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Do Energy Prices Drive Outward FDI? Evidence from a Sample of Listed Firms

Affordable energy is often argued to be a vital condition for manufacturing industries to be able to compete on global markets. Consequently, the idea of introducing a (unilateral) carbon tax is usually opposed on the grounds of potential losses of competitiveness and leakage of economic activity abroad. In this paper, we shed light on one potential channel of such effects - the impact of energy prices on firms' outward FDI. Using an instrumental variable strategy we estimate the longer-term effects on a sample of listed firms from 9 manufacturing sectors in 24 OECD countries over 1995-2008. The results suggest that relative energy prices - that is the difference between domestic energy prices and prices in the potential FDI destination - are significantly and asymmetrically related to firms' outward FDI asset share. Only firms that faced increases in the relative energy prices have increased their international asset position and this effect was relatively small.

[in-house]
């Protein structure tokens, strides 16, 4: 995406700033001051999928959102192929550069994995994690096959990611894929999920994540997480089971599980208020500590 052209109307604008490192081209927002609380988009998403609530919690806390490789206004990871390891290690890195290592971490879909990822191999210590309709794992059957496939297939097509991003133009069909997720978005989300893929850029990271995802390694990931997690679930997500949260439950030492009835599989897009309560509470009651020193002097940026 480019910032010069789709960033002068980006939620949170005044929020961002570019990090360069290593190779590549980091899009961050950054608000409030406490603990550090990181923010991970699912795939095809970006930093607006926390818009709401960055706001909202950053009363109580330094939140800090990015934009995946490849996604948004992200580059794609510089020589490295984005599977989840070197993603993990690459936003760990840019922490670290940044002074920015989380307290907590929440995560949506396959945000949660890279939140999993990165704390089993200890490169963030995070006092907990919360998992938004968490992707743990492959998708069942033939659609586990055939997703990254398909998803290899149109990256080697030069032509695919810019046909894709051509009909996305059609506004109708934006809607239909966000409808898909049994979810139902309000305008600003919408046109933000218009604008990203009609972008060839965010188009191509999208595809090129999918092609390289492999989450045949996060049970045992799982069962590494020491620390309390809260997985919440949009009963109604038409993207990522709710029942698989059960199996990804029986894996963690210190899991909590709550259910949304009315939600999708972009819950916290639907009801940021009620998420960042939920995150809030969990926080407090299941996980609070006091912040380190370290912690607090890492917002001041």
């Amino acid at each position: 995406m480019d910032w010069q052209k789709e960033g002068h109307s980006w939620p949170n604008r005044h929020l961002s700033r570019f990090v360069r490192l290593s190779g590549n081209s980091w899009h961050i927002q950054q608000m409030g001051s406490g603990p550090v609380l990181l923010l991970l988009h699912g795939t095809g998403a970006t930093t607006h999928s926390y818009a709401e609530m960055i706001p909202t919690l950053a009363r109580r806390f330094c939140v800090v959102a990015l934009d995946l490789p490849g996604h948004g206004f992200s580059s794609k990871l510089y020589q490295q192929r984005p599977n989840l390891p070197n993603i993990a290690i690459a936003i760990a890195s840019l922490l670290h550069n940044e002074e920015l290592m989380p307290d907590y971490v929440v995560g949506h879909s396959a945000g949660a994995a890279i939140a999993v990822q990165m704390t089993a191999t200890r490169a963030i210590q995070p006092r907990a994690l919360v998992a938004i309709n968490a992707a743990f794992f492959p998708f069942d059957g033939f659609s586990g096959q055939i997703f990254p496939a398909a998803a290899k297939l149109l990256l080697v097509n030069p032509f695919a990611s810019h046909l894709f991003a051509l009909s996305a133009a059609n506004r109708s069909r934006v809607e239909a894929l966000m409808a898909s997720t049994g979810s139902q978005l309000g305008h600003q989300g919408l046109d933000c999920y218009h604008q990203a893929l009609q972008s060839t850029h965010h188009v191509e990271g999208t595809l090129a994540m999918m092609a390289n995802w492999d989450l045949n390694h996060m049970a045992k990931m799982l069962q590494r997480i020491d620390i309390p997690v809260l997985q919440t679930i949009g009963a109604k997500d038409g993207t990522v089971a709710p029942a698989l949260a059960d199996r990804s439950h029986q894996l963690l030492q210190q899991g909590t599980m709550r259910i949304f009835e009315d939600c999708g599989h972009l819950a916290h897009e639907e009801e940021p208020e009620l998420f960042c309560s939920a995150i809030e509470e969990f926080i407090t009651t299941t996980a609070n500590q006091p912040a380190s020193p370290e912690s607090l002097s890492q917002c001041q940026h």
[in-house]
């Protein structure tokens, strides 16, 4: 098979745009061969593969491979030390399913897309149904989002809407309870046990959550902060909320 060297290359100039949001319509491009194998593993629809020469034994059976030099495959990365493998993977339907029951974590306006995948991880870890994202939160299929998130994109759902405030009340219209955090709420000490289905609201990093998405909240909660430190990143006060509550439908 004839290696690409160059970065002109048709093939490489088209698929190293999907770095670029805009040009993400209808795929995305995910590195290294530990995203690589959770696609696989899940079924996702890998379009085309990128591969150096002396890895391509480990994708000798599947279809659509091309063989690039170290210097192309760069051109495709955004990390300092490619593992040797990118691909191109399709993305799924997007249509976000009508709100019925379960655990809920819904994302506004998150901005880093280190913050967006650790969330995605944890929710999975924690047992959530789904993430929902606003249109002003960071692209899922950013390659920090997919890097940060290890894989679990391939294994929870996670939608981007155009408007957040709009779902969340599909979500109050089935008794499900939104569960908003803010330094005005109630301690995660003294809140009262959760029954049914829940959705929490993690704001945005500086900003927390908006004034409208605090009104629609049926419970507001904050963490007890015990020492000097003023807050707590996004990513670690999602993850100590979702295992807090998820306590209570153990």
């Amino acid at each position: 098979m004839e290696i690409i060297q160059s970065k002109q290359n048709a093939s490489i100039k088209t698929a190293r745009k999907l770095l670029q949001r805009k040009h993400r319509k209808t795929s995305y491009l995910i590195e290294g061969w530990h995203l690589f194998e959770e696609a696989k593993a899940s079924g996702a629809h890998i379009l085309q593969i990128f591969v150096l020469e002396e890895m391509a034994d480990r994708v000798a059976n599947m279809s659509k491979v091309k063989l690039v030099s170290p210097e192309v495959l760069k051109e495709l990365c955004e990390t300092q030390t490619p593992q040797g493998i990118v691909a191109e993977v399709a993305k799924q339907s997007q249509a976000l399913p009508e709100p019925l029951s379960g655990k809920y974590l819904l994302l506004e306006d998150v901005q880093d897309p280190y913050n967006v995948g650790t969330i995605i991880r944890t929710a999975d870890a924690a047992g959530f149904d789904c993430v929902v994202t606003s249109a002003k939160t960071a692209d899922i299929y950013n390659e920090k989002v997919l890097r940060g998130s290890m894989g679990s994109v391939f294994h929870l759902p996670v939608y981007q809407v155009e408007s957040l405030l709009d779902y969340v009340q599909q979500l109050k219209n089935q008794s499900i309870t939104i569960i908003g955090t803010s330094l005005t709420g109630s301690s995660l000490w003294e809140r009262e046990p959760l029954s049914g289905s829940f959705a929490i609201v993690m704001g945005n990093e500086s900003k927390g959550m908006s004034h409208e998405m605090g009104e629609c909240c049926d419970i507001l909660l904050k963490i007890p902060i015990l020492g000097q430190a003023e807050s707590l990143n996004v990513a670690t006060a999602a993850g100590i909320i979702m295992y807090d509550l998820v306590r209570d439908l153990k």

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Keywords: Energy prices, FDI, Carbon leakage, Carbon tax

DOI: 10.5547/01956574.41.3.ggar

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Published in Volume 41, Number 3 of the bi-monthly journal of the IAEE's Energy Economics Education Foundation.


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